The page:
Variations: Tculo, Thulo
Tçulo is the third child of Ana, Queen of the Keshalyi. As with his siblings before and after him, he is a vile demon of disease with no redeeming features, and originated from the machinations of the evil King of the Loçolico to impregnate his wife. Their stories are told in Roma folklore.
Eventually, the King realized that he could only make love to his wife while she was asleep, and Melalo was more than happy to oblige with soporific vapors. But Melalo himself was procreating with Lilyi, bringing more diseases and ailments into the world, and the King grew jealous of his son’s brood. On the other hand, Melalo found that he could not sire powerful demons, and hoped that his mother could produce a race of evil beings strong enough to destroy humanity. Following Melalo’s advice, the King ate a stag beetle and a crayfish before visiting Ana. Tçulo was the result.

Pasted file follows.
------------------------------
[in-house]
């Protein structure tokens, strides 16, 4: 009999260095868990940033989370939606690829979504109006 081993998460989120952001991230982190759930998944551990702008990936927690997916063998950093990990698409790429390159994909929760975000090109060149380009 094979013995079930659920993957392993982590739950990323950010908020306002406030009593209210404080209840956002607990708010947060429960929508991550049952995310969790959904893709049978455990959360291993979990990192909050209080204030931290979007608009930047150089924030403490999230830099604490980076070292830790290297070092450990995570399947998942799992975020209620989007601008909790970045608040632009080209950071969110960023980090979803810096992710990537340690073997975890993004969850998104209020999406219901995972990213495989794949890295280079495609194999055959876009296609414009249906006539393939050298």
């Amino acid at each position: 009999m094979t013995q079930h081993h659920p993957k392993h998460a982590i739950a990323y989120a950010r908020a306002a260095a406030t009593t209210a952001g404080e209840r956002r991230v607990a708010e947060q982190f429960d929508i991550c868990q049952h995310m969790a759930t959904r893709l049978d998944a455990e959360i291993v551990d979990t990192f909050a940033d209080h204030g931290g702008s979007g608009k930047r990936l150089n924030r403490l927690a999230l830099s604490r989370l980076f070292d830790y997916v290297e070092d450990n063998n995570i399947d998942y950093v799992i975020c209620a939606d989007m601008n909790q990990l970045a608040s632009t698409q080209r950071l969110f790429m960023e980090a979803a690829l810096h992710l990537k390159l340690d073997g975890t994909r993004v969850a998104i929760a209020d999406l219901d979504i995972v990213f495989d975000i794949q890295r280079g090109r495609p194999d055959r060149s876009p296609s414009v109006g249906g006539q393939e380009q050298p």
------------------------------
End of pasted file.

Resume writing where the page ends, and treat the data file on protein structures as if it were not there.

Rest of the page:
Tçulo, “Thick” or “Potbellied”, is little more than a small ball full of spikes. He enters human bodies and rolls around within the intestines, causing severe abdominal pains and colic. He particularly targets pregnant women, and even his big sister Lilyi was tormented by him. It was this behavior that led to the conception of Tçaridyi, Tçulo’s own sister-wife. Both of them caused pain but rarely death, and their offspring were all women’s diseases.
Clébert, J. P. (1976) Les Tziganes. Tchou, Paris.
Clébert, J. P.; Duff, C. trans. (1963) The Gypsies. Vista Books, London.
Meyers Brothers Druggist (1910) Demons of Disease. Meyers Brothers Druggist, v. 31, p. 141.
Pavelčík, N. and Pavelčík, J. (2001) Myths of the Czech Gypsies. Asian Folklore Studies, v. 60, pp. 21-30.